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Clapping question

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Being new to Ballet, I figured that a standard etiquette would be to wait until the music has stopped. On the other hand, I remember that in the 1989 Bolshoi performance of Swan Lake (Mikhalchenko) there are several instances where the audience applaudes in unison at moments that probably seem inappropriate to the sensibilities of some of these forum members. One would be when Odette first appears, another more obvious one is in the middle of the 32 Fouettés. In fact, it surprised me at first to hear that the general audience mood during any applause was more like excited soccer fans than prim and proper audience members concerned with formal applause etiquette. I am by no means inconsiderate or anti-etiquette, but I believe it bears mentioning that our ideas concerning this matter might be affected by our local cultures and not to be confused with some ideal of a universal etiquette. When the Tchaikovsky Ballet from Perm performed Swan Lake here last month, I was the lone applauder when Elena Kulagina first appeared as Odette. Realizing that my fellow locals were not familliar with the "Bolshoi Etiquette" :), I toned down my responses somewhat out of general consideration.

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I am by no means inconsiderate or anti-etiquette, but I believe it bears mentioning that our ideas concerning this matter might be affected by our local cultures and not to be confused with some ideal of a universal etiquette.
And "local" can mean very local. Balanchine did not like the music to be interrupted for applause and bows, and while there has always been spontaneous applause at NYCB when a major dancer makes a first appearance in a ballet like Sleeping Beauty -- I've never seen this for Agon or Four Temperaments, for example -- at American Ballet Theatre across the plaza at Lincoln Center, this is much more customary.

When Russian touring companies appear in Berkeley, a large portion of the audience is Russian-speaking and observes Moscow/St. Petersburg customs. In Seattle, where there is a much smaller Russian-speaking population, the visiting performers from the Bolshoi must have thought we were zombies :)

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Thanks for that insight, Helene. Since my hometown has been doing fairly well in bringing in more quality ballet to our new state-of-the-art facility (The River Center), I will plan to think in a more international way and clap when the music stops. However, when I do clap there will be at least one bellowing BRAVO in the Bolshoi style. :)

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The first time I ever went to the ballet I was shocked when people began applauding during the dancing. I just assumed it would be like the opera - which I had been going to for ten years: applaud at the END of the aria, not DURING!

But I quickly adjusted. There are times when applause during a ballet ruins the mood, but other times when it is practically written into the piece. Bravura combinations and flashy exits often seem to be constructed by choreographers as an invitation to the audience to express their esteem for the dancer who's just pulled it off.

Dancers I've known have told me they LOVE to hear applause when they've done something difficult and nailed it. It gives them an energy boost and makes them want to push the level higher. During recent performances of Peter Martins' FRAINDISES at NYC Ballet, Tiler Peck & Daniel Ulbricht drew not just waves of applause but audible gasps as they executed turns and flying, whirling leaps that seemed beyond human possibility. The applause, as well as the music, clearly buoyed the dancers and kept the electric atmosphere of the piece on the ascent til they struck the final pose, unleashing a torrent of cheers.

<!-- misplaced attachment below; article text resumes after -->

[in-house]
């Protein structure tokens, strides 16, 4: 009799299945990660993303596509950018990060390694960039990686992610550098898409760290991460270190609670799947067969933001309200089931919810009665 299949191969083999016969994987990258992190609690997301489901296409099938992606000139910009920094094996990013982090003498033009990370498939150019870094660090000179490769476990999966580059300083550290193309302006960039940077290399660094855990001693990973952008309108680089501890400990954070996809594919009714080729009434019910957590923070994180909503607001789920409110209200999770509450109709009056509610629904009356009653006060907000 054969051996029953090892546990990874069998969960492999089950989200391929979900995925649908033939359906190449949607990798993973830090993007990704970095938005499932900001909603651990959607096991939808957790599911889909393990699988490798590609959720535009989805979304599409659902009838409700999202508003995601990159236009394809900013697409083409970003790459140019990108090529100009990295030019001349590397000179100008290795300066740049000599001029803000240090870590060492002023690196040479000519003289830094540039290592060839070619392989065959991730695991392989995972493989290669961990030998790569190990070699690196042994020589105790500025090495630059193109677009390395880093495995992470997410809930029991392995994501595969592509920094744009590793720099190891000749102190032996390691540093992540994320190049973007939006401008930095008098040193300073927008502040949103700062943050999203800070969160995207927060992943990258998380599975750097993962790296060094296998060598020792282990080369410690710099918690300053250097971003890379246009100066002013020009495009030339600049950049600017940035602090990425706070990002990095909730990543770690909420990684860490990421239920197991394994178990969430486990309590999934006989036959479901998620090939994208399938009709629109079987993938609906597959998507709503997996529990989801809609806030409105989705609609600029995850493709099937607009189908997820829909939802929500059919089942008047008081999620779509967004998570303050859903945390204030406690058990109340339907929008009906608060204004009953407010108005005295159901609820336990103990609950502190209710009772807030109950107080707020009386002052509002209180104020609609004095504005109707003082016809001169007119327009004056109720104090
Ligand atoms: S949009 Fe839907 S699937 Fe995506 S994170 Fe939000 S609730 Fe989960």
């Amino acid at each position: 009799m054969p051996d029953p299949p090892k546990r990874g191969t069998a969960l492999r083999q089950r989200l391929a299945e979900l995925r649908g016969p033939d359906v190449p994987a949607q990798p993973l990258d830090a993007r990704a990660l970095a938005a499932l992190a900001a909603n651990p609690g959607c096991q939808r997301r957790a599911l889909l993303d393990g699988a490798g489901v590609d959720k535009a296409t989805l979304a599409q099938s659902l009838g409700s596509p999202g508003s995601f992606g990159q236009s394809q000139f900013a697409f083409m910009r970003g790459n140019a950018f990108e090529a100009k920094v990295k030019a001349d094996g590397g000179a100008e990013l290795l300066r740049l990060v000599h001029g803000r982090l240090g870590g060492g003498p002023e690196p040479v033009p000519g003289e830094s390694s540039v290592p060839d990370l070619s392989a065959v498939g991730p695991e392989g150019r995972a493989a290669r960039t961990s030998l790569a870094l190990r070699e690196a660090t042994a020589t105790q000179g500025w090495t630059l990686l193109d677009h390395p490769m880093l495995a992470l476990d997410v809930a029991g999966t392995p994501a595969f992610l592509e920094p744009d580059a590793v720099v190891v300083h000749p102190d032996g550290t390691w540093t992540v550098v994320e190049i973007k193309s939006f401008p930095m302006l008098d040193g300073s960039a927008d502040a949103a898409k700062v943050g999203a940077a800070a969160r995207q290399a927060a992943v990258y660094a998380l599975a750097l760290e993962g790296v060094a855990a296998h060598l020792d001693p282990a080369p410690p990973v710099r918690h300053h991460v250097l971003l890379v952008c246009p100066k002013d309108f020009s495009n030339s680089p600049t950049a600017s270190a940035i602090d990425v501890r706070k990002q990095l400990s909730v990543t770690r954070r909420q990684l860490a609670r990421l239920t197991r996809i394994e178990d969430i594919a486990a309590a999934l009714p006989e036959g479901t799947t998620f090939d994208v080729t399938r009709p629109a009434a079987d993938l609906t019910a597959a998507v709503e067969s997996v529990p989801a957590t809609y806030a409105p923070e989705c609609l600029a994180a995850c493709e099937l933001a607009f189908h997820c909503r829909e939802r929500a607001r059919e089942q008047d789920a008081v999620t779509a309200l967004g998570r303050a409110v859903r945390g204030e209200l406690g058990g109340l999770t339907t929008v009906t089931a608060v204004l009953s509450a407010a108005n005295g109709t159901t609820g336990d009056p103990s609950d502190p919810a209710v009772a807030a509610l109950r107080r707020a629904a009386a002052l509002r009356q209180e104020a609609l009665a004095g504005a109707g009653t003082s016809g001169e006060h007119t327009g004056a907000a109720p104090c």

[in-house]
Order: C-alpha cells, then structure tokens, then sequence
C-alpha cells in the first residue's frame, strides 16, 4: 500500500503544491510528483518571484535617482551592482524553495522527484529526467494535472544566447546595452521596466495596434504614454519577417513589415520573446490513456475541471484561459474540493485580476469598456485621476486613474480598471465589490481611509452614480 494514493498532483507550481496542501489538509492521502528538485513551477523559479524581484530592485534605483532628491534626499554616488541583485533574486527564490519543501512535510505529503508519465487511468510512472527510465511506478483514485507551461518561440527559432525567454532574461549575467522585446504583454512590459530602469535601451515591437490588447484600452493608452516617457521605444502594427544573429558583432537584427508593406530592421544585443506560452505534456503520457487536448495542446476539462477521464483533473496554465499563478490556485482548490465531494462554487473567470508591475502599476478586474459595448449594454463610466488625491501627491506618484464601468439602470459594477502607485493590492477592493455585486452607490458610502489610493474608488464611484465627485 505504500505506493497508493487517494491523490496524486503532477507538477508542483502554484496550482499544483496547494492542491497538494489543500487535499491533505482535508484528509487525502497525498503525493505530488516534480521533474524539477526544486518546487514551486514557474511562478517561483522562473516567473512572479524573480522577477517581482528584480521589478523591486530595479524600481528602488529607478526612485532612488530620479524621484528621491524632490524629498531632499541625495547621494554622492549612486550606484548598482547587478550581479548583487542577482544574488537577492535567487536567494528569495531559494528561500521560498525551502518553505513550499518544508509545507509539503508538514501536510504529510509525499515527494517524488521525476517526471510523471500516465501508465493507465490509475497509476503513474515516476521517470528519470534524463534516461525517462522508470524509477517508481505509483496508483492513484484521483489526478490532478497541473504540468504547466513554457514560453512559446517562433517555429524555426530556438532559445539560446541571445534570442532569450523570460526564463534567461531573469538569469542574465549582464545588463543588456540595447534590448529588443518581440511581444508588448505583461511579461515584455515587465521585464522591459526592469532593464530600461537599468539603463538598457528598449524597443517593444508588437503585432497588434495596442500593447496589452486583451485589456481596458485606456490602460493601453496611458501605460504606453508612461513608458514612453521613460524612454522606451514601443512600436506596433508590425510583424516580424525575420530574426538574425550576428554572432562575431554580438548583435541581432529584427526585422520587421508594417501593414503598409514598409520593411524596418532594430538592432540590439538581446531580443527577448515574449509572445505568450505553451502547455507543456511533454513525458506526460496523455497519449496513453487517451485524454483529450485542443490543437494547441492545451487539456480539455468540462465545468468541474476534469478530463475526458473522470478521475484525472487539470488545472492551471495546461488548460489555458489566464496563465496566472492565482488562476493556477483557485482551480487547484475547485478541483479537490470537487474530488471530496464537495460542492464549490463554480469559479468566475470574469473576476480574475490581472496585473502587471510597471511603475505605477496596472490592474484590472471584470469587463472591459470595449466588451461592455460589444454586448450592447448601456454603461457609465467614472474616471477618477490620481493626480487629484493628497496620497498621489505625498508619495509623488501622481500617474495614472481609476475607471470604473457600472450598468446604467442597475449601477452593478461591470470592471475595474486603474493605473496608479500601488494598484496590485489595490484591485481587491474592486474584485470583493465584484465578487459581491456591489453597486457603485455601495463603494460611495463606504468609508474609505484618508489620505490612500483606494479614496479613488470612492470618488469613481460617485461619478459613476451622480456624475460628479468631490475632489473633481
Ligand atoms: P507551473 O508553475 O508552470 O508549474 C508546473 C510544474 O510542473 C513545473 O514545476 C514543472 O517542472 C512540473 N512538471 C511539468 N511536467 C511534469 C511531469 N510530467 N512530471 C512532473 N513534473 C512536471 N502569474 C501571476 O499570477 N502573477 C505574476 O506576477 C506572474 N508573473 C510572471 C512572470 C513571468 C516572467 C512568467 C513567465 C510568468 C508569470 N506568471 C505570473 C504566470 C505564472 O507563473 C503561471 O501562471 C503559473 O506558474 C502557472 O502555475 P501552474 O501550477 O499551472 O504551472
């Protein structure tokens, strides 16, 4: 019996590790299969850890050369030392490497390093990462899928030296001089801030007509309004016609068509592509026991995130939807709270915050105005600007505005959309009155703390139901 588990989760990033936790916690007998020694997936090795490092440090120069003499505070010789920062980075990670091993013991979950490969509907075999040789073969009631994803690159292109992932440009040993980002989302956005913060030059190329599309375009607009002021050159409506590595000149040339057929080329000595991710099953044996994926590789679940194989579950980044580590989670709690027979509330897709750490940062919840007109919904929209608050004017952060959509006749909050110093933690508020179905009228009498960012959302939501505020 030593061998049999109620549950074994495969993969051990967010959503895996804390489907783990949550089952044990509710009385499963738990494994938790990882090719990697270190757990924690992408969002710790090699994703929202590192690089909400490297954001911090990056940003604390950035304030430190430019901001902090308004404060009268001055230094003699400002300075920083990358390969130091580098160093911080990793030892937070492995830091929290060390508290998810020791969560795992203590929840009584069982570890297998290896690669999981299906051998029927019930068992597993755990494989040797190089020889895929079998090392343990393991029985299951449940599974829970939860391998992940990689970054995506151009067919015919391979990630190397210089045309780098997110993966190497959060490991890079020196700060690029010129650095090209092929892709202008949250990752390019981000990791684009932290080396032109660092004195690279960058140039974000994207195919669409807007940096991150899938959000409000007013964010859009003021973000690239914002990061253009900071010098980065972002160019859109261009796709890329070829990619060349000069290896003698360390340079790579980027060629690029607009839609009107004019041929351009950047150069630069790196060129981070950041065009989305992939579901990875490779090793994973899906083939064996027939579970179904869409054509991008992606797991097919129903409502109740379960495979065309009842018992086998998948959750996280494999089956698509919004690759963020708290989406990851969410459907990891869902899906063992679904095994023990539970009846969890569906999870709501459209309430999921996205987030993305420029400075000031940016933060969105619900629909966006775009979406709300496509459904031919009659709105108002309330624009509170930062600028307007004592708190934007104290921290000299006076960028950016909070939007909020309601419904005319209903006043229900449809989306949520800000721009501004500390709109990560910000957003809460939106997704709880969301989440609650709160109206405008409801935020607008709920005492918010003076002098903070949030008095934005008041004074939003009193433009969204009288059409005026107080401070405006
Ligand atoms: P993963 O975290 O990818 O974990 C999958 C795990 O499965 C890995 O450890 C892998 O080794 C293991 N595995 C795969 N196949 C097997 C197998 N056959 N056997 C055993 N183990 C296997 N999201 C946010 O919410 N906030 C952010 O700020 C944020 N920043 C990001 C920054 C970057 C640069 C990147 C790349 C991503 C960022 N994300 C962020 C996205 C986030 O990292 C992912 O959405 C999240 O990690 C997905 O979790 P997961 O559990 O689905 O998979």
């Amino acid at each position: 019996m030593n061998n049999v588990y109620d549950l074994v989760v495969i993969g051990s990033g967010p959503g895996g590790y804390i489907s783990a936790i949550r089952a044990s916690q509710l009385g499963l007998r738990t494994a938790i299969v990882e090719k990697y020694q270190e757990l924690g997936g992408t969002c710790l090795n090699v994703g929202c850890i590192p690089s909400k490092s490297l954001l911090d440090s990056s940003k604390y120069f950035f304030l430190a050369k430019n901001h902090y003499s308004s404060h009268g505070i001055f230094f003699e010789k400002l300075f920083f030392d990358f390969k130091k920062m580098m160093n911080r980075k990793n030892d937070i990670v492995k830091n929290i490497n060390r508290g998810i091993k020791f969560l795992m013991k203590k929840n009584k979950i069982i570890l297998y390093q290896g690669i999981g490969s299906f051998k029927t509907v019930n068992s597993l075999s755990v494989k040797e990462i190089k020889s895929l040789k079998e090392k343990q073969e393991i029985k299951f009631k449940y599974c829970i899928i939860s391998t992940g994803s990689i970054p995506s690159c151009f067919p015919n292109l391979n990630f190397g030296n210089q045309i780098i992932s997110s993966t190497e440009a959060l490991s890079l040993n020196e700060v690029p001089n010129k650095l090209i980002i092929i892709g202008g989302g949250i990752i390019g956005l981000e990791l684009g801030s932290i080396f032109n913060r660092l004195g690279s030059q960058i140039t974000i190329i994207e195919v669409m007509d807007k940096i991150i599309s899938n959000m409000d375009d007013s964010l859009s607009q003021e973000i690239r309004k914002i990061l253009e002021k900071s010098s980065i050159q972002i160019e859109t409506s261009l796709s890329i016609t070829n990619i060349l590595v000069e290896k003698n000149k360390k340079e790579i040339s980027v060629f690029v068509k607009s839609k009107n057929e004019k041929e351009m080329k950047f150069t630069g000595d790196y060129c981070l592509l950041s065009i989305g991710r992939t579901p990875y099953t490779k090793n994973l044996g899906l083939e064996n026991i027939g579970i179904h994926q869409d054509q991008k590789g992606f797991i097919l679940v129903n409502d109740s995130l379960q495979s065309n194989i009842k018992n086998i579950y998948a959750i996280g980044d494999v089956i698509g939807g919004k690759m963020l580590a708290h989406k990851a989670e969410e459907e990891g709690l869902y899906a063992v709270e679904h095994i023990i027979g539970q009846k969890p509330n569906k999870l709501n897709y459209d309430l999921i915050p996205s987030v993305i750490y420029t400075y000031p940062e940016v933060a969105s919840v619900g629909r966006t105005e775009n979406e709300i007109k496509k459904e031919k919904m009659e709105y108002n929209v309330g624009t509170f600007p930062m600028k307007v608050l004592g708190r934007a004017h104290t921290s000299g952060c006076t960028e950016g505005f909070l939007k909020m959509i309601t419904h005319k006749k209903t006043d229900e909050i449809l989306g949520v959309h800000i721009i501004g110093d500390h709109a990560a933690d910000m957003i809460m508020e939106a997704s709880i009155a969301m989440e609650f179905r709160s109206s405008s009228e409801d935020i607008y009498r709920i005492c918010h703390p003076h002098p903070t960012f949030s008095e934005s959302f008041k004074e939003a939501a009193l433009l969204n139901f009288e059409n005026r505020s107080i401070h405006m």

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Years ago when applause got out of hand Mr. B. would have an insert placed in the program to the effect that one should not applaud while the music was playing. I was always grateful to find such an insert in the program because it meant, that night at least, one could fully enjoy his choreography. Obviously for certain show pieces, that rule would not apply. But for a great choregrapher working with great music it always should.

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I don't remember those inserts, drb, except for Goldberg Variations. But as one critic wrote regarding those slips (and sometimes announcements), what do you expect when a dancer finishes the variation facing the audience and holding his palms up? Personally, I found those announcements (and to a lesser degree the inserts) obnoxious and vain-sounding. And I'm one of those who almost never applauds while the music is playing.

A really good performance is only momentarily disrupted by intrusive applause, anyway.

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Dancers I've known have told me they LOVE to hear applause when they've done something difficult and nailed it. It gives them an energy boost and makes them want to push the level higher.
Francia Russell once mentioned that while Balanchine didn't like the music to be interrupted, the dancers felt the same way as the ones you've known. She also said that the dancers can feel when an audience is engaged and responsive over the footlights.

Speight Jenkins said on Saturday night after Cosi fan Tutte, a very witty production directed by Jonathan Miller, that the performance was as good as any in the run and that one of the reasons was that the singers heard the laughter and enjoyment from the audience, and that spurred them on to give their best. A win/win situation.

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I'm with you, oberon, on this one. Nothing is more deadly -- especially for dancers, I would imagine -- than the passive, nonresponsive audience, just sitting there (for their monthly dose of "culture"?). I can't recall ever feeling that spontaneous bursting into applause during particularly dramatic bits was overused by an audience. :)

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I'm sure the dancers can tell the difference between pin-drop silence because the audience is so profoundly engaged and the muffles of an inattentive house. I have sometimes been made aware of the audience's oneness of sharpened attention at peak moments. I've also seen dancers feed off that brand of quiet.